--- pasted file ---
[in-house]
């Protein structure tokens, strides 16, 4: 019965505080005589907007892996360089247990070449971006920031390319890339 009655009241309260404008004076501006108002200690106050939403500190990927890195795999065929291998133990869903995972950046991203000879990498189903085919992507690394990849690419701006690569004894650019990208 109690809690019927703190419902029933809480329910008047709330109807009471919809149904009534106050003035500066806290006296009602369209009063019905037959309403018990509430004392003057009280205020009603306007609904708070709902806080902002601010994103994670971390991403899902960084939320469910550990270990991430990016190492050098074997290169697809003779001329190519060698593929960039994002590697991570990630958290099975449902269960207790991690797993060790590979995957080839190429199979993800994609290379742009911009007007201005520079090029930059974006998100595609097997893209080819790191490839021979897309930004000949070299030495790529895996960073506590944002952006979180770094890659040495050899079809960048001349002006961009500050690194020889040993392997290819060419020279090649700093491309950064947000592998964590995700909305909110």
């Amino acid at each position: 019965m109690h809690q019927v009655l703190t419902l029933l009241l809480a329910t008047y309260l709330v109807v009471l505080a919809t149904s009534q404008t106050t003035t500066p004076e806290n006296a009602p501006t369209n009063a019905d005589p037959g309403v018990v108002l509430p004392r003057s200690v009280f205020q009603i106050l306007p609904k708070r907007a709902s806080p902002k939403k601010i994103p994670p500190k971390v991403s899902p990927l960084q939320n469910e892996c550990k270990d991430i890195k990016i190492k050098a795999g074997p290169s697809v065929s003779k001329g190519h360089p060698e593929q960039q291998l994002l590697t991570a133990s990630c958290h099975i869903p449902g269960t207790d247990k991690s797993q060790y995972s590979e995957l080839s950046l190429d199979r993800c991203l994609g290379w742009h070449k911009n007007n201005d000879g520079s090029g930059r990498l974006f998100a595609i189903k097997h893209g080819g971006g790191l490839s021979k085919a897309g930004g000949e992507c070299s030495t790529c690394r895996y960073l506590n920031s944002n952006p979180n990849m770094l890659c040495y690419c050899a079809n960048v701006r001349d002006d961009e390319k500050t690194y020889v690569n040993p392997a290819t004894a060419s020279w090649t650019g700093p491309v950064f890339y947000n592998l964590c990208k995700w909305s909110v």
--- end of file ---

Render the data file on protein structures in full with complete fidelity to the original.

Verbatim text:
[in-house]
């Protein structure tokens, strides 16, 4: 019965505080005589907007892996360089247990070449971006920031390319890339 009655009241309260404008004076501006108002200690106050939403500190990927890195795999065929291998133990869903995972950046991203000879990498189903085919992507690394990849690419701006690569004894650019990208 109690809690019927703190419902029933809480329910008047709330109807009471919809149904009534106050003035500066806290006296009602369209009063019905037959309403018990509430004392003057009280205020009603306007609904708070709902806080902002601010994103994670971390991403899902960084939320469910550990270990991430990016190492050098074997290169697809003779001329190519060698593929960039994002590697991570990630958290099975449902269960207790991690797993060790590979995957080839190429199979993800994609290379742009911009007007201005520079090029930059974006998100595609097997893209080819790191490839021979897309930004000949070299030495790529895996960073506590944002952006979180770094890659040495050899079809960048001349002006961009500050690194020889040993392997290819060419020279090649700093491309950064947000592998964590995700909305909110």
């Amino acid at each position: 019965m109690h809690q019927v009655l703190t419902l029933l009241l809480a329910t008047y309260l709330v109807v009471l505080a919809t149904s009534q404008t106050t003035t500066p004076e806290n006296a009602p501006t369209n009063a019905d005589p037959g309403v018990v108002l509430p004392r003057s200690v009280f205020q009603i106050l306007p609904k708070r907007a709902s806080p902002k939403k601010i994103p994670p500190k971390v991403s899902p990927l960084q939320n469910e892996c550990k270990d991430i890195k990016i190492k050098a795999g074997p290169s697809v065929s003779k001329g190519h360089p060698e593929q960039q291998l994002l590697t991570a133990s990630c958290h099975i869903p449902g269960t207790d247990k991690s797993q060790y995972s590979e995957l080839s950046l190429d199979r993800c991203l994609g290379w742009h070449k911009n007007n201005d000879g520079s090029g930059r990498l974006f998100a595609i189903k097997h893209g080819g971006g790191l490839s021979k085919a897309g930004g000949e992507c070299s030495t790529c690394r895996y960073l506590n920031s944002n952006p979180n990849m770094l890659c040495y690419c050899a079809n960048v701006r001349d002006d961009e390319k500050t690194y020889v690569n040993p392997a290819t004894a060419s020279w090649t650019g700093p491309v950064f890339y947000n592998l964590c990208k995700w909305s909110v």